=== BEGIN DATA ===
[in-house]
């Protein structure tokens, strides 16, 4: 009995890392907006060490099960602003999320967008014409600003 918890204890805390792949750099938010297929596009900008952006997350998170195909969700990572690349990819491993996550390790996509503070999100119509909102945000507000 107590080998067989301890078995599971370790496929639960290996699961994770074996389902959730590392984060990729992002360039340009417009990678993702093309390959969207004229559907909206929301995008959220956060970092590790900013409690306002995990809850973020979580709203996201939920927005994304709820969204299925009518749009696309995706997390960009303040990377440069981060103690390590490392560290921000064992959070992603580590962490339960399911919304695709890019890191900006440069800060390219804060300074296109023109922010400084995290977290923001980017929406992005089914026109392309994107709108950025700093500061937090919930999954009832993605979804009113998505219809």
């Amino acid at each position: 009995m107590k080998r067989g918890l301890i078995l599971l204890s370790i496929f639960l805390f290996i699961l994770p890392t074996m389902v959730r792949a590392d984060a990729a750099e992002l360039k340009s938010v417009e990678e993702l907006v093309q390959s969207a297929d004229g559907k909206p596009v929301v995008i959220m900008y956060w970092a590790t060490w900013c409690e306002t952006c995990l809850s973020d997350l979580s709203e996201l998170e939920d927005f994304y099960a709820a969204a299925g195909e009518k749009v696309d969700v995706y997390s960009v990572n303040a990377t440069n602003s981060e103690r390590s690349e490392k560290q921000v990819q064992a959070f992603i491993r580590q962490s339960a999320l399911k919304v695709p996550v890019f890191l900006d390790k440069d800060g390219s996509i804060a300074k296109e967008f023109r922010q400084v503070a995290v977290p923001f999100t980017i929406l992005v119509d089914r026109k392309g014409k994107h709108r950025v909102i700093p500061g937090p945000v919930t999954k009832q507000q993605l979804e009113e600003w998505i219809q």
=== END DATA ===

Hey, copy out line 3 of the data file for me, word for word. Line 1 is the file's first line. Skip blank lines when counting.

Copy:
């Amino acid at each position: 009995m107590k080998r067989g918890l301890i078995l599971l204890s370790i496929f639960l805390f290996i699961l994770p890392t074996m389902v959730r792949a590392d984060a990729a750099e992002l360039k340009s938010v417009e990678e993702l907006v093309q390959s969207a297929d004229g559907k909206p596009v929301v995008i959220m900008y956060w970092a590790t060490w900013c409690e306002t952006c995990l809850s973020d997350l979580s709203e996201l998170e939920d927005f994304y099960a709820a969204a299925g195909e009518k749009v696309d969700v995706y997390s960009v990572n303040a990377t440069n602003s981060e103690r390590s690349e490392k560290q921000v990819q064992a959070f992603i491993r580590q962490s339960a999320l399911k919304v695709p996550v890019f890191l900006d390790k440069d800060g390219s996509i804060a300074k296109e967008f023109r922010q400084v503070a995290v977290p923001f999100t980017i929406l992005v119509d089914r026109k392309g014409k994107h709108r950025v909102i700093p500061g937090p945000v919930t999954k009832q507000q993605l979804e009113e600003w998505i219809q």